Deniz Duran1, Hatice Aktekeli2
1,2 Ege University – Faculty of Engineering – Textile Engineering Department.
The rapid increase in the world population leads to the depletion of our natural resources and to the increase of environmental pollution. In recent years, many studies have been carried out to produce alternative solutions to these problems. Community awareness is growing and accordingly, interest is growing towards safe, biodegradable synthetic materials that are either recyclable or that do not harm the environment. In this study, the researches about the polylactic acit(PLA), which are obtained by using natural based raw materials which are self-destructive in natüre, and PLA’s usage areas.
Population growth and industrialization in the world has brought environmental problems. For this reason, sustainability has become an important issue of the whole world in recent years. The textile industry is also in search of solutions that support sustainability, from raw material selection to production methods, like many other industrial areas(Erten, 2004; Kalaycı et al., 2016).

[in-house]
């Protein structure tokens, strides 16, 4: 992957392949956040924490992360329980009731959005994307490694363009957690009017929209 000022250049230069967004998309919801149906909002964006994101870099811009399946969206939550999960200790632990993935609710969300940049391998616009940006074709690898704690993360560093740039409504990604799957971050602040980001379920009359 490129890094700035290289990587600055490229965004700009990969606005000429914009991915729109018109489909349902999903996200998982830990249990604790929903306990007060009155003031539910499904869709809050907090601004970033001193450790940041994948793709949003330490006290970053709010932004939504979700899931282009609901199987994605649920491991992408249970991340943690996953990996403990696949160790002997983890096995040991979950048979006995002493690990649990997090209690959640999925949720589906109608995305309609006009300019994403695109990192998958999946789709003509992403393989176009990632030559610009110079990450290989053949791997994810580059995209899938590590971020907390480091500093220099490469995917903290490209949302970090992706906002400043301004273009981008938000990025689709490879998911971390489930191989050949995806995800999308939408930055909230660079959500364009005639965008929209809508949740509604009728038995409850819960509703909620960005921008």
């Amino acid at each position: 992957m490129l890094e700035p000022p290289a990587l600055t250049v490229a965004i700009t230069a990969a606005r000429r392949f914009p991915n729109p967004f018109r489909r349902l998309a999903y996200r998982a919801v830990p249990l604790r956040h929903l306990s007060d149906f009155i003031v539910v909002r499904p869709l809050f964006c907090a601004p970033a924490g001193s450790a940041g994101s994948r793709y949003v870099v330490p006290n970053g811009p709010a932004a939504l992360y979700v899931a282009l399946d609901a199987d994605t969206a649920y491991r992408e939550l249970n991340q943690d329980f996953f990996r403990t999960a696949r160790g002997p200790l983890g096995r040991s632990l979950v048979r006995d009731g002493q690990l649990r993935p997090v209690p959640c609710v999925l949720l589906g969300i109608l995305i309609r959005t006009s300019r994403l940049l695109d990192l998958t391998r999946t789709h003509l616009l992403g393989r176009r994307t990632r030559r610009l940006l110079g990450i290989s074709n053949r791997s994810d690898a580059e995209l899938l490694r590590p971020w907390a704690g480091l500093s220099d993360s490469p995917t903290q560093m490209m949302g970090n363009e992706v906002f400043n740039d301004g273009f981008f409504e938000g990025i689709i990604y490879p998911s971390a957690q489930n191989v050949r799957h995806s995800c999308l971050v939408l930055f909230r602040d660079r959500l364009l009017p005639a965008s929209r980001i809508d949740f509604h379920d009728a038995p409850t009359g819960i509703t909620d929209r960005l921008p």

Petroleum-derived raw materials, which take many years of decay in nature and when they start to deteriorate, causing to emit harmful chemicals to the environment and slowly pollute our food chain, as well as the non-renewable energy, are a serious threat to their living life as well as environmental pollution. In this context, the use of natural based raw materials instead of petroleum based synthetic fibers is one of the methods that can create an alternative to sustainable textile production. For this reason, biodegradable polymers which do not harm the environment and which can disappear without leaving waste in nature are important(Kalaycı et al., 2016; Çebin, 2016).